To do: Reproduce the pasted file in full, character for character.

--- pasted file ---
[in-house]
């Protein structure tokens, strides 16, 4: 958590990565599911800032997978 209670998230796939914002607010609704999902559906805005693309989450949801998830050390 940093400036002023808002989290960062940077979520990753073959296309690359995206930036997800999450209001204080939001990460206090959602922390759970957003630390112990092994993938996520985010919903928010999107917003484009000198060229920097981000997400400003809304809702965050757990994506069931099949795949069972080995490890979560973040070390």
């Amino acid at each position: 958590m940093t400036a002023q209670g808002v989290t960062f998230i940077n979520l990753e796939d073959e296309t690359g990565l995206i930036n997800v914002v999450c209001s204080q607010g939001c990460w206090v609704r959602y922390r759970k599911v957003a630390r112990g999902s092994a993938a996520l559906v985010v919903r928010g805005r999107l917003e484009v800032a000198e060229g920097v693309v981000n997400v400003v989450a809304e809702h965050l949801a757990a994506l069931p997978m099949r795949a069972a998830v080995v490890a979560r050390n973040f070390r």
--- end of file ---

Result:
[in-house]
């Protein structure tokens, strides 16, 4: 958590990565599911800032997978 209670998230796939914002607010609704999902559906805005693309989450949801998830050390 940093400036002023808002989290960062940077979520990753073959296309690359995206930036997800999450209001204080939001990460206090959602922390759970957003630390112990092994993938996520985010919903928010999107917003484009000198060229920097981000997400400003809304809702965050757990994506069931099949795949069972080995490890979560973040070390």
């Amino acid at each position: 958590m940093t400036a002023q209670g808002v989290t960062f998230i940077n979520l990753e796939d073959e296309t690359g990565l995206i930036n997800v914002v999450c209001s204080q607010g939001c990460w206090v609704r959602y922390r759970k599911v957003a630390r112990g999902s092994a993938a996520l559906v985010v919903r928010g805005r999107l917003e484009v800032a000198e060229g920097v693309v981000n997400v400003v989450a809304e809702h965050l949801a757990a994506l069931p997978m099949r795949a069972a998830v080995v490890a979560r050390n973040f070390r």